Cheers boys, definitely going to travel to various airfields and enjoy myself. Whatís the story with the 300nm cross-country? Can one actually complete this even though Iím not currently on a CPL course? Night rating is another box Iíve to tick. Was talking to an employer from Aer Arann and he said not to practice any instruments as Iím likely to pick up bad habits. Any thoughts on this?

Jim-J
18th Sep 2007, 21:27
"Not to practice on instruments?"

Depends if you doing a VFR com or IF com? VRF com test requires a tad instrument flying (test done at night) but mostly out of cockpit work. Stressing a good lookout at all times. Examiner might grill you if you stare at instruments whilst doing steep turns etc..... And obviously the IF com requires instrument work as well as a bit of VFR flying too.

bobster1
18th Sep 2007, 21:45
What he may of meant is to practice position fixing from a VOR or 2, intercepting a VOR radial and tracking it, nothing IFR just VFR utilising nav aids. Definately worth becoming familiar with using these instruments, VOR,NDB, it will save you time in the air and therfore save you money..

Shinty
18th Sep 2007, 22:02
ya he was saying Ďnot to do any IFR until i go at IR full timeí as different schools have different methods of teaching hence the liability of the need to be rethought . i agree learning the basics with VFR is an ideal way to practice and to get ready for CPL stage

Pieman007
19th Sep 2007, 09:20
Do you have 70 to go until the 150 ?
If so, why go to 150? Get to 70 PIC and start ME/IR training. You should then have 150 ish and can start the CPL.

miket_68
19th Sep 2007, 09:33
Jumping back a few post.
Re. 300nm Cross country.
Is this flown the same as the PPL XCQ, i.e. with airfields signing you as attending their airfield ?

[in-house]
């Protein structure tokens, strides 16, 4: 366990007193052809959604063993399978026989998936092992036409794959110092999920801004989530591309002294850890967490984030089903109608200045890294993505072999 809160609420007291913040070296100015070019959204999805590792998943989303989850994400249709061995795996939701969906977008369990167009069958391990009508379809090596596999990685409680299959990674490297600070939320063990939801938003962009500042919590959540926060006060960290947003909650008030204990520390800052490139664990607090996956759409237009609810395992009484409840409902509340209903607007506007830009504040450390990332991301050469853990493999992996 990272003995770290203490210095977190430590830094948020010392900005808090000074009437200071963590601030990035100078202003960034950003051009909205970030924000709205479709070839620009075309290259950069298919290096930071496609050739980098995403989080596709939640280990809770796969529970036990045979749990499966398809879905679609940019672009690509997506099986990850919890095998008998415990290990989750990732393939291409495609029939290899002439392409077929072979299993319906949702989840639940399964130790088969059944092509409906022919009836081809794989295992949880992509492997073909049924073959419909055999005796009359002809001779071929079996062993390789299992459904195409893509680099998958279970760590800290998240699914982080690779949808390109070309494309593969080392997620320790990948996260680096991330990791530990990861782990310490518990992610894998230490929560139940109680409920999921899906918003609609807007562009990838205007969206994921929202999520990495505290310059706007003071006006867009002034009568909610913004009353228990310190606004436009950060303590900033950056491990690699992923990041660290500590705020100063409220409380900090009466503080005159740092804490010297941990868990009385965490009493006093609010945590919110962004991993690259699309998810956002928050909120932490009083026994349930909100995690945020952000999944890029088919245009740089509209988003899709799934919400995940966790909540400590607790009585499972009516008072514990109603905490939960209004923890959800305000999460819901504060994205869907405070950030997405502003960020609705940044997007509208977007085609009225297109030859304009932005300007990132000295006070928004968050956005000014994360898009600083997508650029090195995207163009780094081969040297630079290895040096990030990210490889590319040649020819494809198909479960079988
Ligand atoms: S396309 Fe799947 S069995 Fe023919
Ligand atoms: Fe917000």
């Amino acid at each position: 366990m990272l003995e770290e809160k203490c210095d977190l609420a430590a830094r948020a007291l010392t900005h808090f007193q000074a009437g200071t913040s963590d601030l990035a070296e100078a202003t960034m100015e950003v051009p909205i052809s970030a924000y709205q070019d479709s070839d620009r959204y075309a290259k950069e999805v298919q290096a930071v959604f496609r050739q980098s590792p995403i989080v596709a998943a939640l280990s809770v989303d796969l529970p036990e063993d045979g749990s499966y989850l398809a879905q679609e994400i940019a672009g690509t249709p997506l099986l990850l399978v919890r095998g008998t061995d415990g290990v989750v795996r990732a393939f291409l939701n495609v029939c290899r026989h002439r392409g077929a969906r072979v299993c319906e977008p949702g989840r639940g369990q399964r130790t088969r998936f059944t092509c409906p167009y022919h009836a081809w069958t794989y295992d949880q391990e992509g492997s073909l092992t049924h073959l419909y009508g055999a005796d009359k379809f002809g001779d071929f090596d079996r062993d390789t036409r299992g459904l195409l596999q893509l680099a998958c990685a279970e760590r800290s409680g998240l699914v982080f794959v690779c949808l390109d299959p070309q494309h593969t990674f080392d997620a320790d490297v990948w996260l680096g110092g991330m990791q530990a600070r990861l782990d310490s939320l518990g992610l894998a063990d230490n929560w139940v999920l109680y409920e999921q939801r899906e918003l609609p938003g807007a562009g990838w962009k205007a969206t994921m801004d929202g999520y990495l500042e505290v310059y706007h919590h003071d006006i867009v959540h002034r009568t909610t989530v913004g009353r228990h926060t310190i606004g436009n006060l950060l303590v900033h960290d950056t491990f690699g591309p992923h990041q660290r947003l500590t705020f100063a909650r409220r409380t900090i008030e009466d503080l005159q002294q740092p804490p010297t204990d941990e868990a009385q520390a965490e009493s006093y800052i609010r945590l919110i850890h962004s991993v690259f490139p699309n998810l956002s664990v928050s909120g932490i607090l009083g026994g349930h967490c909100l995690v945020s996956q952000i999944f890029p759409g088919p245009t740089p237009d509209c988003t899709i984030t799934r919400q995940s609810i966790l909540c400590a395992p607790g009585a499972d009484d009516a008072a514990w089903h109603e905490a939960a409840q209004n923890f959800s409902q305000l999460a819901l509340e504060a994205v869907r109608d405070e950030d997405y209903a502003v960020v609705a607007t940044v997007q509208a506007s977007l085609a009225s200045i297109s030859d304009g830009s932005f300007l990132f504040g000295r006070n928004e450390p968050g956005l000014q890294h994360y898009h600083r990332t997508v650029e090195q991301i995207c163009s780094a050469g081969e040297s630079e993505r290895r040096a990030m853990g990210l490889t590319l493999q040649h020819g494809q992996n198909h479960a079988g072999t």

Or is it just an entry in your log book, x - y 4 hours ?
Just starting my Hour building (rotary) but is it the same distance ?
Just tried checking but my ISP is running slow today to the 8MB lasors may take a while to download.
M
Going where no man has gone before (except for every other hour builder)
:)

littco
19th Sep 2007, 09:44
Nah you just have to go and do it and its an entry in your log book. I just made sure I kept the receipt from the landing fees/fuel if they questioned me, but they didn't so I guess it's not important.

expedite08
19th Sep 2007, 10:09
Its all fair and well saying do an IMC or some course or other for hour building but that is totally useless to you. You need 100 hours P1. I think a lot of people forget that. Ive had people ask me before, and me explain it to them, after which I watch thier faces drop!
These courses are not going to let you log it as that. To be honest Ive found the hour buliding to be the biggest pain and expense of all! More so than my ATPL's!! Id rather sit a few more exams than get ripped off by some flying club to burn holes in the sky, because in effect that is what you are doing! As mentoned above do set yourself little targets headings, heights, speeds etc and make sure the flying is as smooth as possible. But most of all just make sure your in current practice. Was noticed immediatly on my CPL that I was current and up to speed.
:ok: